When forming Metric at the end of the ’90s, Emily Haines and James Shaw initially named the band Mainstream. Early singles like “Dead Disco” and “Combat Baby” weren’t necessarily mainstream, but really could have been. Their quirky indie rock combined slippery, new wave elements, massive arena reach, and infectious pop hooks. Over five albums, the Toronto outfit have written enough jams for an engaging live set and surrounded those songs with enough inoffensive filler that at worst they could be seen as treading water while the music world inched closer to their sound. But, after listening to Pagans in Vegas, it would seem that the indie world (and even a good chunk of the mainstream itself) has caught up or even lapped them.
While synths, drum machines, and electronic patterns have always been a part of Metric’s formula, they’ve never sounded this slick and anodyne. That toothlessness flattens Haines’ vocals, which are typically the star of a Metric album. A prime example of this is “Too Bad, So Sad”, where a decent melody is repeatedly squared off by a squiggle of synth and the least enthusiastic “woohoo” you’re likely to hear this week. On EDM-friendly “Celebrate”, an echo of Haines’ voice trails a little too closely, the word and its shadow tripping over each other on the verse. The two-part “The Face” closes out the album largely without vocals.
That’s not to say that the success of Metric is entirely reliant on Haines’ vocals — it’s just that those songs lack much of their charm without her. “The Face Part I” bumps 8-bit synths and drum machines for five minutes, doing little to differentiate itself from a mediocre SNES adventure game soundtrack. Briefly, vocals get pushed through a vocoder and buried in the mix, rendering them all but useless. There are words somewhere in the digital mire, but they’re difficult to pick out. The track ends with an outro composed of a dial tone and the mock-classical ring tone your dad still uses, followed by an ominously reverbed message that “no one is available to take your call.” It’s the sort of thing that seems like it’s supposed to convey some sort of message about connectedness and reliance on electronics, but in the end just sounds goofy. “Part II”, meanwhile, opens with the tone you’re supposed to leave your message after, followed by three minutes of epic synth organ. The grandeur and emotional depth are particularly refreshing after the rest of the album, and despite being a bit on the nose, the song registers powerfully.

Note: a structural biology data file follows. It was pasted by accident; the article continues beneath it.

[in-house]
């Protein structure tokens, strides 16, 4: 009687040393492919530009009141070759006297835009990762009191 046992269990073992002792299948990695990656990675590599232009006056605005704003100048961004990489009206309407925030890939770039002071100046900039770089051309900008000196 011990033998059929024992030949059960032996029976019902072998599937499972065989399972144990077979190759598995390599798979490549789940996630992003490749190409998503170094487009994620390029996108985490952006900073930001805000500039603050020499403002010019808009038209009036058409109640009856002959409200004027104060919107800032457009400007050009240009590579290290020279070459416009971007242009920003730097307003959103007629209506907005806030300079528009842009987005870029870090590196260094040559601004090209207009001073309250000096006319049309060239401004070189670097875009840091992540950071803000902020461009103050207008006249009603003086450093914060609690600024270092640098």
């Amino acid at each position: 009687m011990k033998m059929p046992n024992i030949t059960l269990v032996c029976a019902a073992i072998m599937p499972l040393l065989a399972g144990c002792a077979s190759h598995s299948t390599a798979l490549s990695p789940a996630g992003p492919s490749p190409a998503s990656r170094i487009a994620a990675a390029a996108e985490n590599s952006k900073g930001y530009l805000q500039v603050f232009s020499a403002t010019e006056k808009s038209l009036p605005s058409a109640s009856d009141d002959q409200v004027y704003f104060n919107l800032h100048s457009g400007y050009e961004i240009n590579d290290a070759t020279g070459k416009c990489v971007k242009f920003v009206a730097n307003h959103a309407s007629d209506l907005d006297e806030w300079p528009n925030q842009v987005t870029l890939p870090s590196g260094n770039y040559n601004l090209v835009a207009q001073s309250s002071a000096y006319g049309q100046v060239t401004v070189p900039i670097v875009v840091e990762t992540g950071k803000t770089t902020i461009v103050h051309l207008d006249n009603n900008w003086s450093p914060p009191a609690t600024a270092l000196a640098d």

The synth on “The Shade”, meanwhile, strikes an entirely opposite tone. The stuttering beat and engaging melody show how Metric had been laying groundwork for bands like CHVRCHES years ago, but the repeating squarewave synth squiggle following Haines’ voice is the sort of thing that’ll either win over or entirely destroy a listener’s interest. The blooping sound reminds me of the morning after drunkenly playing Tapper or Qbert at the local barcade, remembering the evening through a vise-like hangover headache — but that could just as easily tip over to remembering a fun night out with friends to another. “Fortunes” drops in more bassy retro synth to sink Haines’ wounded chorus, while “Cascades” yawns by on boilerplate new wave drum machine.
Opener “Lie Lie Lie” and its spy-theme guitar tone come the closest to replicating classic Metric; that prospect is a thrill, but doesn’t do much to change the conversation about a band now nearly 20 years in. At best, Pagans in Vegas recalls the heights that Metric once reached. Back then, they made it look easy, foreshadowing mainstream pop years in advance. They no longer sound like they can see the future, and even sometimes sound stuck in the past.
Essential Tracks: “Lie Lie Lie”, “The Face Part II”